Randomized, Double-Blind, Placebo-Controlled Study to Evaluate the Efficacy and Safety of Topiramate for Migraine Prevention in Pediatric Subjects 12 to 17 Years of Age

Article (PDF Available)inPEDIATRICS 123(3):924-34 · April 2009with41 Reads
DOI: 10.1542/peds.2008-0642 · Source: PubMed
Abstract
Currently, no drugs are Food and Drug Administration-approved for migraine prophylaxis in pediatric patients. The objective of this study was to evaluate the efficacy and safety of topiramate for migraine prevention in adolescents. Adolescents (12-17 years of age) with a >/=6-month history of migraine were assigned randomly to receive 16 weeks of daily treatment with topiramate (50 or 100 mg/day) or placebo. The primary efficacy measure was the percent reduction in monthly migraine attacks, with the use of the 48-hour rule, from the prospective baseline period to the last 12 weeks of the double-blind phase. The 48-hour rule defined a single migraine episode as all recurrences of migraine symptoms within 48 hours after onset. Several secondary efficacy measures were evaluated, including the reduction from baseline in the monthly migraine day rate and the 50% responder rate. Safety and tolerability were also assessed. A total of 29 (83%) of 35 subjects treated with topiramate at 50 mg/day, 30 (86%) of 35 subjects treated with topiramate at 100 mg/day, and 26 (79.0%) of 33 placebo-treated subjects completed double-blind treatment. Topiramate at 100 mg/day, but not 50 mg/day, resulted in a statistically significant reduction in the monthly migraine attack rate from baseline versus placebo (median: 72.2% vs 44.4%) during the last 12 weeks of double-blind treatment. Topiramate at 100 mg/day, but not 50 mg/day, also resulted in a statistically significant reduction in the monthly migraine day rate from baseline versus placebo. The responder rate favored topiramate at 100 mg/day (83% vs 45% for placebo). Upper respiratory tract infection, paresthesia, and dizziness occurred more commonly in the topiramate groups than in the placebo group. The 100 mg/day topiramate group demonstrated efficacy in the prevention of migraine in pediatric subjects. Overall, topiramate treatment was safe and well tolerated.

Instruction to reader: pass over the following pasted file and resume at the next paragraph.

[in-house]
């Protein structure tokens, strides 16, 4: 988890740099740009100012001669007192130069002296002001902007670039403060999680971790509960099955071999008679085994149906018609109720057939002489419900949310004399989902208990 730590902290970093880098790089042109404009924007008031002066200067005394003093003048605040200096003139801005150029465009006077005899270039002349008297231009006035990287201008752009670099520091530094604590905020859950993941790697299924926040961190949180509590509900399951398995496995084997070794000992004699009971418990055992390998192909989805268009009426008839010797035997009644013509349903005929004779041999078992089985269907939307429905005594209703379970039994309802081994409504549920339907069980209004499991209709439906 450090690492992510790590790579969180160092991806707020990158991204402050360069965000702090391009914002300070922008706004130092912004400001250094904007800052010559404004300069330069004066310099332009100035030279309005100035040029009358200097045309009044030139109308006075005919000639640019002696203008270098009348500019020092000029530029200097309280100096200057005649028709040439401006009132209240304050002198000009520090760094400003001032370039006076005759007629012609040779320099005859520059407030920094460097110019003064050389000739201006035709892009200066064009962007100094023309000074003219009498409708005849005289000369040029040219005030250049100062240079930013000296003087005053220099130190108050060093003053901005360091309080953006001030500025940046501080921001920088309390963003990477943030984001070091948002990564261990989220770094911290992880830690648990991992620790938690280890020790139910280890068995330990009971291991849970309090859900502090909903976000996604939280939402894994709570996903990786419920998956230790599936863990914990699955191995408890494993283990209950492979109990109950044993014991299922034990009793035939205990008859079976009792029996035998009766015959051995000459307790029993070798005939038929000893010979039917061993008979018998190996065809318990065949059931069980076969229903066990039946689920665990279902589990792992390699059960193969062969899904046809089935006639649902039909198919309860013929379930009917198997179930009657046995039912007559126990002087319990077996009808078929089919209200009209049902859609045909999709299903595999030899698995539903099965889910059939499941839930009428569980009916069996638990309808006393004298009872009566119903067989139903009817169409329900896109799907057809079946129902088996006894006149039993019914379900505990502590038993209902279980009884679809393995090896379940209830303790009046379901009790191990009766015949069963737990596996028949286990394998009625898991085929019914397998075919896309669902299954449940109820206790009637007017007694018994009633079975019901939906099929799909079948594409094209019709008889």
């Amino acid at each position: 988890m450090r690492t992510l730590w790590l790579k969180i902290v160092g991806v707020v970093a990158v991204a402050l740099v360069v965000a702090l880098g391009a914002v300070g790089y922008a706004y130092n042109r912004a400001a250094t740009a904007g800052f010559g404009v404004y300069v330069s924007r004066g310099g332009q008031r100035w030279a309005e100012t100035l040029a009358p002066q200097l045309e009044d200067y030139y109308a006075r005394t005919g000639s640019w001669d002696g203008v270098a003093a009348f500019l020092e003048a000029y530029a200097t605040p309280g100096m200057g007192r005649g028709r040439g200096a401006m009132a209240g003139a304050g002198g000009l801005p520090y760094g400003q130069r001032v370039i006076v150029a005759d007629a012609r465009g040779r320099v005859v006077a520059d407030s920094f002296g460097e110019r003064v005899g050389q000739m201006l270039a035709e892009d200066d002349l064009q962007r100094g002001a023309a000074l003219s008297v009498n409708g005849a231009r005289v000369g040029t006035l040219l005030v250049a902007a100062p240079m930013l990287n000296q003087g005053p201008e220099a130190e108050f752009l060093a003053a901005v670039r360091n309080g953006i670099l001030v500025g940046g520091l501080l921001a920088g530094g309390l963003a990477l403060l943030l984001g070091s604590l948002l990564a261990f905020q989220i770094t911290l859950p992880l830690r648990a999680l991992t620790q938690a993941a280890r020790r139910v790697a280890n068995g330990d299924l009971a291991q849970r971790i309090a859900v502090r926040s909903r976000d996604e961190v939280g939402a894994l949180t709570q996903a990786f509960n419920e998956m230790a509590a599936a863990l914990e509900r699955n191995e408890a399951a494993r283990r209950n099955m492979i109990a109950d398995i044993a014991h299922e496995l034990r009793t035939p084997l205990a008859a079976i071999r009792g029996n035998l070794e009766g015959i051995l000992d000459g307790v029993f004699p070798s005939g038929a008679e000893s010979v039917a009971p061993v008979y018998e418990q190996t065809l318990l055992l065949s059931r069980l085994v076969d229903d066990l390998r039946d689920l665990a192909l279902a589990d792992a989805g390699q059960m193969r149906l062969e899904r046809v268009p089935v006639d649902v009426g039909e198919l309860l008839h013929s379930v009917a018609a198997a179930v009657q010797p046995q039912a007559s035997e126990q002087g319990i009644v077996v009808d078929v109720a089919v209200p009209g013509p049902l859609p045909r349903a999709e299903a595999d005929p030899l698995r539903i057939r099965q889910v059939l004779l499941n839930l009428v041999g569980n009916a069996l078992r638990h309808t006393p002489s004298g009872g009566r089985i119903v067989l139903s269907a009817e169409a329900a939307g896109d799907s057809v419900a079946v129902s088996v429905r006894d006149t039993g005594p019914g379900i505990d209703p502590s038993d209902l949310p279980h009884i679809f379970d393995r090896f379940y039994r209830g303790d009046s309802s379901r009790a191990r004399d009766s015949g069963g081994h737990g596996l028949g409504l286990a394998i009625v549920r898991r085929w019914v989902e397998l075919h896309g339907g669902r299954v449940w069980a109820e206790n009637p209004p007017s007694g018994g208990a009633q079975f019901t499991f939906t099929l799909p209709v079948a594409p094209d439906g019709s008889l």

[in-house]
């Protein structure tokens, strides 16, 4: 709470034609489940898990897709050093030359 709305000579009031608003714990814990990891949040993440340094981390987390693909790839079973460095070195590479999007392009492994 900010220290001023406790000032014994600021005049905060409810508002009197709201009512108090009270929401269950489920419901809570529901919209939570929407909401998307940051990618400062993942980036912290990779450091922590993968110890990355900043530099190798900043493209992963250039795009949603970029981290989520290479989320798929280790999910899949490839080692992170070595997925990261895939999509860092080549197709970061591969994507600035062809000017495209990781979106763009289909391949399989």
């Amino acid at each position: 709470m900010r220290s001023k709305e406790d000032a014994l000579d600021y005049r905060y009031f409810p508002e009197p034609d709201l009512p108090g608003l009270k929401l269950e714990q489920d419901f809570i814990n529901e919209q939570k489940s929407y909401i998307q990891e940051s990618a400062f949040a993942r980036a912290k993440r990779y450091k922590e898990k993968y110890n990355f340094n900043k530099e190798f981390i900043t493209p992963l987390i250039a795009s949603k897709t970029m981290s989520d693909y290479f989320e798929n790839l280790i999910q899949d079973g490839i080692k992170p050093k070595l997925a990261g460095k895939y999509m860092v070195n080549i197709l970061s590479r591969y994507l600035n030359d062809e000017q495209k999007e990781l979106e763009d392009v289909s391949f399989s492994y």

DOI: 10.1542/peds.2008-0642
2009;123;924Pediatrics
Caryn L. Kurland, Jeff Nye, Eric Yuen, Marielle Eerdekens and Lisa Ford
Donald Lewis, Paul Winner, Joel Saper, Seth Ness, Elena Polverejan, Steven Wang,
Years of Age
and Safety of Topiramate for Migraine Prevention in Pediatric Subjects 12 to 17
Randomized, Double-Blind, Placebo-Controlled Study to Evaluate the Efficacy
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ARTICLE
Randomized, Double-Blind, Placebo-Controlled Study
to Evaluate the Efficacy and Safety of Topiramate for
Migraine Prevention in Pediatric Subjects 12 to 17
Years of Age
Donald Lewis, MD
a
, Paul Winner, DO
b
, Joel Saper, MD
c
, Seth Ness, MD, PhD
d
, Elena Polverejan, PhD
d
, Steven Wang, PhD
d
,
Caryn L. Kurland, PhD
d
, Jeff Nye, MD, PhD
d
, Eric Yuen, MD
d
, Marielle Eerdekens, MD
e
, Lisa Ford, MD
d
a
Department of Pediatrics, Division of Pediatric Neurology, Children’s Hospital of the King’s Daughters, Eastern Virginia Medical School, Norfolk, Virginia;
b